As we sailed into the channel, Mary commented that so it had been a nearly perfect trip, citing great anchorages, kayaking in Painted Cave, kayaking along the coast of San Miguel to see the Elephant Seals, but ...she said, "we have yet to see a single whale."
About that time I saw some spouts about a mile or so off. However, I was the only one, and my eyesight was immediately called into question.
About 20 minutes later my reputation was redeemed, when we all (except Capt. Dan) saw spouts In just a a few minutes the pod of humpback whales came to meet us.
There were - depending on who was counting - 5, 6, maybe 7 animals, including a mother and calf. They stayed near us for the better part of an hour. They were uncommonly friendly, inquisitive even, with two of them coming right alongside the boat, so close that that we were eyeball to eyeball with them and looking right down their spouts as they surfaced!
Not really wanting to leave, but realizing that we really had a fair amount of ocean to cover if we were going to anchor before dark, we trimmed the sails, and made for Santa Cruz Island.
We sailed through the Santa Cruz Channel past the cliffs at Kinton Point that were literally glowing gold, and on to Morse Point, arriving late afternoon.
Jamie expressed some interest in night sailing, so we decided to stop for a while, have dinner, get a little
rest and see how we all felt. After dinner, we were witness to some of the most spectacular star gazing imaginable. The Milky Way was really a band of light, and there were so many stars that it was actually difficult to make out the familiar constellations. Luckily, Jamie (the gourmet cook, engineer and naturalist) is also an amateur astronomer and had his star charts along for us to compare with the night sky. That night we were also treated to and entertained by intense bio luminescence, which kept us occupied for quite some time.
By then, we were all a little too tired for a night sail, and I suggested that we set sail at first light.
Wednesday, Day 5:
About 0400 there was a gentle rapping at my cabin door. Dan handed me a hot cup of coffee and said with a gleam in his eye, that he "...was giving serious consideration to getting underway."
Now, I've sailed enough with Dan to know that "...giving serious consideration to getting underway," means hurry and get the anchor up and lets get going! So, we readied the ship, and weighed anchor. About that time Mary, wiping the sleep from her eyes, came top side to ask what was going on. I casually said we were leaving, to which Mary responded that it wasn't first light just yet. That is of course when I told her "of course it is," and explained to her that when sailing with Dan, "first light," is himself with a flashlight in hand!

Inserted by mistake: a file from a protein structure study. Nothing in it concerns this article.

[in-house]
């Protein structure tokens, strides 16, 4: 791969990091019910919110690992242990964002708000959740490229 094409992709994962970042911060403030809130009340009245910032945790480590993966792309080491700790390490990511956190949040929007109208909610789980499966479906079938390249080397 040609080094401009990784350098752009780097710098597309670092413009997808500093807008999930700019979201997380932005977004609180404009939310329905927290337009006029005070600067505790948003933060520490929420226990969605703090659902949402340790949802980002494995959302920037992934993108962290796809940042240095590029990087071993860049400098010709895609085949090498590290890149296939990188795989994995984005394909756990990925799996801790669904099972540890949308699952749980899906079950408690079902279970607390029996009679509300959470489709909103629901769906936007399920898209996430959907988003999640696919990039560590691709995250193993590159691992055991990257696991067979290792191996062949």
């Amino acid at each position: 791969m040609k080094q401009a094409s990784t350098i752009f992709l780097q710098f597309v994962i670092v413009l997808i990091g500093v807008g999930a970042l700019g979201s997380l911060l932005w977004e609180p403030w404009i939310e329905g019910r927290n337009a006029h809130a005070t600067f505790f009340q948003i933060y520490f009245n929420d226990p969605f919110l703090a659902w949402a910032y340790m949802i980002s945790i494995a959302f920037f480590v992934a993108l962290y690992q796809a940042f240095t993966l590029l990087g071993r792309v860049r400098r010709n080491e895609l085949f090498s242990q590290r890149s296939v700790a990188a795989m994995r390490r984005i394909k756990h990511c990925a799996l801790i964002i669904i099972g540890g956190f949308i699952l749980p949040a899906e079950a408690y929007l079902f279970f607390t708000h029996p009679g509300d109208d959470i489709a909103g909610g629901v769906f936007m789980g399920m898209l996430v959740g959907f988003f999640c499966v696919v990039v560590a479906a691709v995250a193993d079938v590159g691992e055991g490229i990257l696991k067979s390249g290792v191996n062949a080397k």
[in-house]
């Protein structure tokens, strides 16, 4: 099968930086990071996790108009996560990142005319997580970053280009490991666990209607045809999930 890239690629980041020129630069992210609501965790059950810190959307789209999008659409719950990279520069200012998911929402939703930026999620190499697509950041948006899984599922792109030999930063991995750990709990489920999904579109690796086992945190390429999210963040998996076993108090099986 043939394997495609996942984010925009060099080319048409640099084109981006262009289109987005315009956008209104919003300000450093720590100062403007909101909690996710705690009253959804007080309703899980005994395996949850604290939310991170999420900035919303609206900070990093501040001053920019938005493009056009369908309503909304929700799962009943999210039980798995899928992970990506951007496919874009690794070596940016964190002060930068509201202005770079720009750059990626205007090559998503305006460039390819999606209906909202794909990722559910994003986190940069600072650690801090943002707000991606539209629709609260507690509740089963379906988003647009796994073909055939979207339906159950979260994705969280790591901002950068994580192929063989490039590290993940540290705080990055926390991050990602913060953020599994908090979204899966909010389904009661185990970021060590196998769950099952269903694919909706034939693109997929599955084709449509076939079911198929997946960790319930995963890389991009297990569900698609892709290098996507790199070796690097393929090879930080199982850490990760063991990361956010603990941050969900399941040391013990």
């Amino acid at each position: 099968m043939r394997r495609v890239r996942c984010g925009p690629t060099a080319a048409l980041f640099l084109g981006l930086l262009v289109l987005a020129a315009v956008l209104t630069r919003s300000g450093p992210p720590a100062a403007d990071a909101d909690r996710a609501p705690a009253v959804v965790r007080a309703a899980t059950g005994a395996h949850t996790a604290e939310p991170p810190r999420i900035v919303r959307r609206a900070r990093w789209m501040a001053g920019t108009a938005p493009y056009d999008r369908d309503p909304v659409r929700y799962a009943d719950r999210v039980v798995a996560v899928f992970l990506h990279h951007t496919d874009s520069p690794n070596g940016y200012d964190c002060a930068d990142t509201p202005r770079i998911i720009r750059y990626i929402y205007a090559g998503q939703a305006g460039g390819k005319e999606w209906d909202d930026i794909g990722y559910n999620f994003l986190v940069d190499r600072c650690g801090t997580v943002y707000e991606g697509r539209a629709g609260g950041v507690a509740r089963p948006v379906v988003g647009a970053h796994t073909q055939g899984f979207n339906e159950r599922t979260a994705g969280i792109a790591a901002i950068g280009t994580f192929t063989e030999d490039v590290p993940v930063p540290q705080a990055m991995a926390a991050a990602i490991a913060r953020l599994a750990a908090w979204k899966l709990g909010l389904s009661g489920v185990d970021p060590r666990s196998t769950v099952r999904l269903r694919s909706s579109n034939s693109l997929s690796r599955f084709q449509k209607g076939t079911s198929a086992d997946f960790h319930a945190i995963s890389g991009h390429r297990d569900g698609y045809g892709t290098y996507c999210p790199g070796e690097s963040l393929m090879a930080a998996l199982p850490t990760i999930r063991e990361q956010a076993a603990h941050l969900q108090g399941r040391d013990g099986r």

Nonetheless, we had a most interesting time, negotiating the passage between Gull Island and the reef at Morse Point by starlight.
Of course there is supposed to be a light on Gull Island, but just to make things interesting, that was burnt out.
We kept a meticulous DR plot, set up a danger bearing on the radar and took sightings every 3 or 4 minutes.
It wasn't all that tricky, but it was all that dark and we were relieved to be south of the island and in open water.
We'd been tracking east for an hour in absolute darkness and sailed right into the sunrise, watching the our favorite star climb come up over Anacapa and start to warm the day up.
We made our way to Cathedral Cove off Anacapa Island for one last gourmet breakfast prepared by Jamie, after which we headed home.
As we approached the shipping lane, Mary reiterated that this had been just about a perfect sail "with great
anchorages, kayaking in Painted Cave, kayaking along the coast of San Miguel to see the Elephant Seals, Cuyler Harbor, the humpback whales, the amazing stars, bio luminescence bright enough to read the New York Times at Morse Point, and sunrise over Anacapa ...but" she stated "we have yet to see any dolphins."
As if on cue, we saw a boil of something about a mile off, maybe a little less, and in a matter of minutes we were in the midst of a huge pod of Pacific White Stripe Dolphins. As a result we had an escort almost all the way back to CI Harbor of several hundred dolphins diving under the boat and swimming at the bow, and otherwise engulfing the boat.
These critters are always playful, but this group must have left their Ritalin home and were unusually athletic with tremendous leaps. Perhaps a morning feeding had them in an especially good mood, but they made the sea boil as far as we could see. There was a large number of mothers and calves among them, who seemed even happier for the romp.
Gently sliding into our slip, it seemed all too soon like a distant memory as we all agreed that it was indeed a perfect sail.
It was a trip that we'll all remember. Dennis and I will probably do many, many more, but I doubt we'll exceed the excitement, adventure and fun.
Dennis and I had great good fortune in having this boat, in planning the trip in Fall. But the magic ingredient over which we have no control is who signs up to cruise with us. And Jamie and Mary were the absolute best.
They taught us a great deal about flora, fauna, astronomy, physics. Their great good humor and their desire to be part of the crew, not to mention Jamie's great cooking ... well, we're just not likely to see this combination until they sail with us again.
BTW, most of the better pictures on this page are Mary's, a talent we hadn't addressed.
– Capt. Dan